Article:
CHARLOTTE, N.C. -- Shrouded by darkness, behind a grocery store that shall not be named, 21-year-old Kaitlyn Tokay is on a mission.
“I have a system. Sometimes it works, sometimes it doesn’t,” Tokay said.
Armed with her iPhone’s flashlight app, Kaitlin is busy rummaging around a large metal dumpster, on a hunt for meat, cheese or whatever she happens to find.
This scavenging for food is part of her “freegan” lifestyle, where she and a friend, or group of fellow freegans, re-purpose the food others throw away into a main source of nutrition. As a dumpster diver since 2010, a whopping 95 to 100 percent of her diet is found from the trash.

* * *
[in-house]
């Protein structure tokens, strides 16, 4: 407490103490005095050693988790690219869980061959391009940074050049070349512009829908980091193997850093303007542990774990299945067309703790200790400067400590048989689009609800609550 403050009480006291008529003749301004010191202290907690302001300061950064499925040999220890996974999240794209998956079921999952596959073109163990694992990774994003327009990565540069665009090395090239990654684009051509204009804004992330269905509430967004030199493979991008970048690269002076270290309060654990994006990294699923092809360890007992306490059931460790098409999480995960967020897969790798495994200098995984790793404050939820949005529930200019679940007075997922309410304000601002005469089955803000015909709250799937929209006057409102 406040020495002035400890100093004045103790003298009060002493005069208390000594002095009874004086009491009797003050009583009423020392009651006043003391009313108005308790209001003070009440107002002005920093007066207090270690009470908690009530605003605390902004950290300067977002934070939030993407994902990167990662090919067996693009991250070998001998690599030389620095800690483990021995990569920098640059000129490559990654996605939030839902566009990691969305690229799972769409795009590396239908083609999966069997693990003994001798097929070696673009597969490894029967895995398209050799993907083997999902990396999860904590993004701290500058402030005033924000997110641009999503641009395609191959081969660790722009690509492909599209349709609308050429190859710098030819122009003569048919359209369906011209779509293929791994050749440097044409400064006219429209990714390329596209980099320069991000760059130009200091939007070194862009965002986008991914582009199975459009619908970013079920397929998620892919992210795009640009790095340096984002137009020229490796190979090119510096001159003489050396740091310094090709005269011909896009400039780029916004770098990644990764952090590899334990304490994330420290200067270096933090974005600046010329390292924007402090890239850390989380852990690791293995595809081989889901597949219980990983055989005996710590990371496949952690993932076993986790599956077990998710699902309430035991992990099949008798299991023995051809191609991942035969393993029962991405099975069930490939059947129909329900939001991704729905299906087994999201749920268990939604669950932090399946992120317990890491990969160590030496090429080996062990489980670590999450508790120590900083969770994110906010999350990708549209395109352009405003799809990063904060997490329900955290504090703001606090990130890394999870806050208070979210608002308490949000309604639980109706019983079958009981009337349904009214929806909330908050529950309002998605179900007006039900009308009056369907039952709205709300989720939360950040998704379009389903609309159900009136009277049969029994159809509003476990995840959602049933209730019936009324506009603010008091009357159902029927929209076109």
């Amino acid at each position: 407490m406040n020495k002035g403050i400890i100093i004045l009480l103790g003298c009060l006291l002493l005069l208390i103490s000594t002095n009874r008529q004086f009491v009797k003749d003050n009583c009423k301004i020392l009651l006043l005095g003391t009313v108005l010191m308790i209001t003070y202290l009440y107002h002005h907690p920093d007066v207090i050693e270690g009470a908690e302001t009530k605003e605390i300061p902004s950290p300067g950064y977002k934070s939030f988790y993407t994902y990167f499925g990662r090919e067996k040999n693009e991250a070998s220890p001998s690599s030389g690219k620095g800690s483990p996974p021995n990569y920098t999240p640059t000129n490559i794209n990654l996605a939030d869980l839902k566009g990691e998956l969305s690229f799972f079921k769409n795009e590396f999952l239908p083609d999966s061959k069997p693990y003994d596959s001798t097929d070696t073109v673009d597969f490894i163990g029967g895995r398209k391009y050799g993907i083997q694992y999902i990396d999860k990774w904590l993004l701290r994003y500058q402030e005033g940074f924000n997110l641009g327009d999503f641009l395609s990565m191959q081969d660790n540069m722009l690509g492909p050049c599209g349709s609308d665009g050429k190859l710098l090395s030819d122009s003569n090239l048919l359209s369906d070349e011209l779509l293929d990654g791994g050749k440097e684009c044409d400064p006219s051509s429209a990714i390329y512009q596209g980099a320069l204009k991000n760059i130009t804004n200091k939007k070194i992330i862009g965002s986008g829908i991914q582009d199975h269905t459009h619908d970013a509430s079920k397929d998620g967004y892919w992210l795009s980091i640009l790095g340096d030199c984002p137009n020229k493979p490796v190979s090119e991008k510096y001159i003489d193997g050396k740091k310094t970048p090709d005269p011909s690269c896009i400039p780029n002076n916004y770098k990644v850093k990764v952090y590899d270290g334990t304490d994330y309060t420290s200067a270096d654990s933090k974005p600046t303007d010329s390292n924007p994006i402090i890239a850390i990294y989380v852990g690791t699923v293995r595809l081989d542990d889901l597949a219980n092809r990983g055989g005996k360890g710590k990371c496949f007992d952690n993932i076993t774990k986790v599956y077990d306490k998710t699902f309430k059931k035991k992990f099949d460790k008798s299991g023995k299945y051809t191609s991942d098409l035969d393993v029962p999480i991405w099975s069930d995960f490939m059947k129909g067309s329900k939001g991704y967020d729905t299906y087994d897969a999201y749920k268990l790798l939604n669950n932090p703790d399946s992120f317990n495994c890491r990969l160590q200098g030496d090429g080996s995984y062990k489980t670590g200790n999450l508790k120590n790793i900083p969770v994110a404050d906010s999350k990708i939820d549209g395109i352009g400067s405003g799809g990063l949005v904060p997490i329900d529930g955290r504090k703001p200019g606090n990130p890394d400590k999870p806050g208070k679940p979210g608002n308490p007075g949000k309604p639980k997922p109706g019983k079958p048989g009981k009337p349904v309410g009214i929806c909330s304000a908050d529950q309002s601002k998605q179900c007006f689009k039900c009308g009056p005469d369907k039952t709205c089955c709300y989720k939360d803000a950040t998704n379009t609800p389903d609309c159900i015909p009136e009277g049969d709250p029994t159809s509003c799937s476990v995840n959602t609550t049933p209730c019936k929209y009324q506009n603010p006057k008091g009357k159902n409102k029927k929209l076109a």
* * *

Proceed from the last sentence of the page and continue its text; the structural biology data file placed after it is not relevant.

“It saves me a ton of money,” she said.
Surprisingly, one night’s haul offers up plenty of organic, pricy items, like a Naked brand protein shake, some diced red onion, cut up squash, red peppers and plenty of salad mix.
“We estimate we [get] $300 to $500 in food we find.”
But for Kaitlyn, it’s more than just a money thing. Every year, Americans waste about 600 pounds of food per person. So along with taking a stand against waste, any extra food Kaitlyn finds goes back into the community at food pantries.
The big question remains: doesn’t our freegan get weirded out by eating food that’s been sitting in a dumpster?
“When I first started out I thought this would be gross. But I’ve made food for friends and not told them [the food comes from the dumpster] and they don’t even know.”
So far, Kaitlyn’s never gotten sick, and she doesn’t plan to stop any time soon.
You can follow Kaitlyn’s food finding adventures at her blog here where she also educates others on food spoilage, and tips if you want to start scavenging yourself.